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FlipFact of the Day: Unlike most birds, flamingos are filter feeders. They strain food from the water via complex rows of horny plates lining their beaks.

Due to this method of feeding, flamingos eat with their heads down. Their bills have adapted to this feeding style; their lower bills are larger and stronger than their upper jaws, which are not rigidly fixed to their skulls.

While its head is upside down, the flamingo’s tongue aids in pumping the water in and out of its beak to trap food, about three or four times per second.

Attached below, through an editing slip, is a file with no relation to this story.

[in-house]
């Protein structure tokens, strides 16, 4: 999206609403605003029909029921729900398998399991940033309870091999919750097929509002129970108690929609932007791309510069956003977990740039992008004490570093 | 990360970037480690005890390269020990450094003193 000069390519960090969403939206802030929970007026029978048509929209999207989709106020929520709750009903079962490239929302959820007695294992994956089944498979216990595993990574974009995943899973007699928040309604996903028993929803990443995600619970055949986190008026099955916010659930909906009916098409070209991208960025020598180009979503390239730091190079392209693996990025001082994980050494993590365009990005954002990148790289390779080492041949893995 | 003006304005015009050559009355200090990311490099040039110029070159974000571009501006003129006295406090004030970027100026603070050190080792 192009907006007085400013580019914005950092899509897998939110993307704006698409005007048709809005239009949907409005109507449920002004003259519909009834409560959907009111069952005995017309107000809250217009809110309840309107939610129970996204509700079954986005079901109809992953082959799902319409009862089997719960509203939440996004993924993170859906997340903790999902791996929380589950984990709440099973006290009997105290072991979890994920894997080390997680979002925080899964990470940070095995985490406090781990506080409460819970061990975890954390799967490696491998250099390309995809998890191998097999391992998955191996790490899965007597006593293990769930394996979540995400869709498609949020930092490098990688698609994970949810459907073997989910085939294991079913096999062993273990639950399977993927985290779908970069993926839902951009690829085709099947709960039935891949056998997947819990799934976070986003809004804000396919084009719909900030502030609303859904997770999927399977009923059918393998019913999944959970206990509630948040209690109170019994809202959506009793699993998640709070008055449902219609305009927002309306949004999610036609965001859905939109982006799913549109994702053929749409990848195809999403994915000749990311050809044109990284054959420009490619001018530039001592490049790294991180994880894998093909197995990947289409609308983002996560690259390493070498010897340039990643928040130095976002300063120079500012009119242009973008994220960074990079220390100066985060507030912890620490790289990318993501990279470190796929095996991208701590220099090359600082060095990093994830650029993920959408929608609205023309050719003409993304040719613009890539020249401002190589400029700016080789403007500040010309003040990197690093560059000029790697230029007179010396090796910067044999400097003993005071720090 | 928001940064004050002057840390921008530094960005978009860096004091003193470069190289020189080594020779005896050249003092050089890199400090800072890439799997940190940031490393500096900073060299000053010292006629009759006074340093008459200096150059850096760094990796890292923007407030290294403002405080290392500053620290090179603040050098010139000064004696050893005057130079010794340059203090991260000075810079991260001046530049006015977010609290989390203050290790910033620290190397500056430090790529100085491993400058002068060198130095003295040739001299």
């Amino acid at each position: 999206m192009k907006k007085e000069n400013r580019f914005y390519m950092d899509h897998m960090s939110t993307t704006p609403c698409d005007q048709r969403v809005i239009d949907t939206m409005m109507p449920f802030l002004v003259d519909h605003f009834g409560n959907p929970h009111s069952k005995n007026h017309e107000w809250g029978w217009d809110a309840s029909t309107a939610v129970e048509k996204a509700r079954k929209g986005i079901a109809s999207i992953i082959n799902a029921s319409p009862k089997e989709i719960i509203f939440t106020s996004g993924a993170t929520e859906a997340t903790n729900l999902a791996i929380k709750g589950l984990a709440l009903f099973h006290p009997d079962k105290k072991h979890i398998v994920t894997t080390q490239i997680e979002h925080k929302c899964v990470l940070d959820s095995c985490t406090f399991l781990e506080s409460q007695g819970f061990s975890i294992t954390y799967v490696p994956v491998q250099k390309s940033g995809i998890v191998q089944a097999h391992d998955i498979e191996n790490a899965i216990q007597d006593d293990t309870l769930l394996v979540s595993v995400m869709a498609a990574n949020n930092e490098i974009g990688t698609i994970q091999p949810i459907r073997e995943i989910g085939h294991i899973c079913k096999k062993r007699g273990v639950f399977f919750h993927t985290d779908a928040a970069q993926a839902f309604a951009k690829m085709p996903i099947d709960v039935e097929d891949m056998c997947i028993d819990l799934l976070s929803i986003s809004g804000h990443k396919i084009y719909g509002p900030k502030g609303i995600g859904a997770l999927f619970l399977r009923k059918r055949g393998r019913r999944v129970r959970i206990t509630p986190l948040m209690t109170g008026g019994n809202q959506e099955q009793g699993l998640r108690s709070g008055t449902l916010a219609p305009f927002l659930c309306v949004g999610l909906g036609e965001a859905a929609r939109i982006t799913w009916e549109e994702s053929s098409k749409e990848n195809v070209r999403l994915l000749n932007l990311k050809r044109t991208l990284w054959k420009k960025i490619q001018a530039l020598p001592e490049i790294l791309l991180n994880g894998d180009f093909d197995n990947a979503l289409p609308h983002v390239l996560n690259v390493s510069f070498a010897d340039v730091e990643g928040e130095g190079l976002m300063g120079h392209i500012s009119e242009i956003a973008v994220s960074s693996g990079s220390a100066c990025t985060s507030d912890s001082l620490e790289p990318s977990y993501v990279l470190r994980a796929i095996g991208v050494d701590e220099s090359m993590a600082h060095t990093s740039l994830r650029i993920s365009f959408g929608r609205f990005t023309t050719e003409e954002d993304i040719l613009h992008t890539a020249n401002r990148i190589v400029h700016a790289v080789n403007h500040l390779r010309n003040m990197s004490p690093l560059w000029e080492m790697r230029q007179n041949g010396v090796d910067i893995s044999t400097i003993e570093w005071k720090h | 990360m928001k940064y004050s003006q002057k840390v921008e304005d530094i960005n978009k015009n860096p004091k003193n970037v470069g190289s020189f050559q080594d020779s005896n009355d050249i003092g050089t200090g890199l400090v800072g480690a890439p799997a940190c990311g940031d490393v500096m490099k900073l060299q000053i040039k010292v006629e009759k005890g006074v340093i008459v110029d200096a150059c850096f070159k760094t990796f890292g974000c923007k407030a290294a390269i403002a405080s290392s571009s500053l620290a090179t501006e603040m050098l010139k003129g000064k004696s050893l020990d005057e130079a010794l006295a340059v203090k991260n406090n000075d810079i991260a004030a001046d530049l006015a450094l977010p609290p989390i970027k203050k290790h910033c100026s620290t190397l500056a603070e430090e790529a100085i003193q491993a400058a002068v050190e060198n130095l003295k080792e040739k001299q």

Today’s Science History Milestone: On September 7, 1936, the last known thylacine (Thylacinus cynocephalus) died at the Hobart Zoo in Tasmania.

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Cover: Roberto Russi


  • https://web.stanford.edu/group/stanfordbirds/text/essays/Flamingo_Feeding.html

Author: Mikael Angelo Francisco

Bitten by the science writing bug, Mikael has years of writing and editorial experience under his belt. As the editor-in-chief of FlipScience, Mikael has sworn to help make science more fun and interesting for geeky readers and casual audiences alike.